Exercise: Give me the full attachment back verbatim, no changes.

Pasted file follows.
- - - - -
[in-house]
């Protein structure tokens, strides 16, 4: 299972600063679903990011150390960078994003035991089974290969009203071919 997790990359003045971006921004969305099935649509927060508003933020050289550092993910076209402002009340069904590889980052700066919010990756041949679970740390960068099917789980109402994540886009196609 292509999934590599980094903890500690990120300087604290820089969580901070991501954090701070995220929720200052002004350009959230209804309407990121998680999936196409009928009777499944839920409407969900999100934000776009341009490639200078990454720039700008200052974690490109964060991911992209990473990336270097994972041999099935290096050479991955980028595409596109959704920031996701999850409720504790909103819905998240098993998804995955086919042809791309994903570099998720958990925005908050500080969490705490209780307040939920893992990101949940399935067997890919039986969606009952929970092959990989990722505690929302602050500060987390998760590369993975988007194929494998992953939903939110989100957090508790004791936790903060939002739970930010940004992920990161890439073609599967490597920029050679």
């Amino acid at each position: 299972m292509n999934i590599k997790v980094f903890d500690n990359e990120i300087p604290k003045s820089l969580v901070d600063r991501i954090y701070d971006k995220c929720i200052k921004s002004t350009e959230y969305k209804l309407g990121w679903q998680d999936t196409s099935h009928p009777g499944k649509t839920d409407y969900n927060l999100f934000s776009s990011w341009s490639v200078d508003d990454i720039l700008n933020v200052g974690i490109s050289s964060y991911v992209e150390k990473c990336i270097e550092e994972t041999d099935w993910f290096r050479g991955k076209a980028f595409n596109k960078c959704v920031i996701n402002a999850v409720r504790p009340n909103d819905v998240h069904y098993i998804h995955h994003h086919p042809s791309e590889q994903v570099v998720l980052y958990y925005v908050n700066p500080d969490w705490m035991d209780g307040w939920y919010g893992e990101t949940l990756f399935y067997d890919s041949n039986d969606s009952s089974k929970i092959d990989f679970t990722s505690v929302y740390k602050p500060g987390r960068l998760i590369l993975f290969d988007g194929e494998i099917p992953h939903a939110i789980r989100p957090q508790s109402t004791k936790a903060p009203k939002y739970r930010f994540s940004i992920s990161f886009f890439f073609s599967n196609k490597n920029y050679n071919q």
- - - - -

[in-house]
């Protein structure tokens, strides 16, 4: 299972600063679903990011150390960078994003035991089974290969009203071919 997790990359003045971006921004969305099935649509927060508003933020050289550092993910076209402002009340069904590889980052700066919010990756041949679970740390960068099917789980109402994540886009196609 292509999934590599980094903890500690990120300087604290820089969580901070991501954090701070995220929720200052002004350009959230209804309407990121998680999936196409009928009777499944839920409407969900999100934000776009341009490639200078990454720039700008200052974690490109964060991911992209990473990336270097994972041999099935290096050479991955980028595409596109959704920031996701999850409720504790909103819905998240098993998804995955086919042809791309994903570099998720958990925005908050500080969490705490209780307040939920893992990101949940399935067997890919039986969606009952929970092959990989990722505690929302602050500060987390998760590369993975988007194929494998992953939903939110989100957090508790004791936790903060939002739970930010940004992920990161890439073609599967490597920029050679």
């Amino acid at each position: 299972m292509n999934i590599k997790v980094f903890d500690n990359e990120i300087p604290k003045s820089l969580v901070d600063r991501i954090y701070d971006k995220c929720i200052k921004s002004t350009e959230y969305k209804l309407g990121w679903q998680d999936t196409s099935h009928p009777g499944k649509t839920d409407y969900n927060l999100f934000s776009s990011w341009s490639v200078d508003d990454i720039l700008n933020v200052g974690i490109s050289s964060y991911v992209e150390k990473c990336i270097e550092e994972t041999d099935w993910f290096r050479g991955k076209a980028f595409n596109k960078c959704v920031i996701n402002a999850v409720r504790p009340n909103d819905v998240h069904y098993i998804h995955h994003h086919p042809s791309e590889q994903v570099v998720l980052y958990y925005v908050n700066p500080d969490w705490m035991d209780g307040w939920y919010g893992e990101t949940l990756f399935y067997d890919s041949n039986d969606s009952s089974k929970i092959d990989f679970t990722s505690v929302y740390k602050p500060g987390r960068l998760i590369l993975f290969d988007g194929e494998i099917p992953h939903a939110i789980r989100p957090q508790s109402t004791k936790a903060p009203k939002y739970r930010f994540s940004i992920s990161f886009f890439f073609s599967n196609k490597n920029y050679n071919q």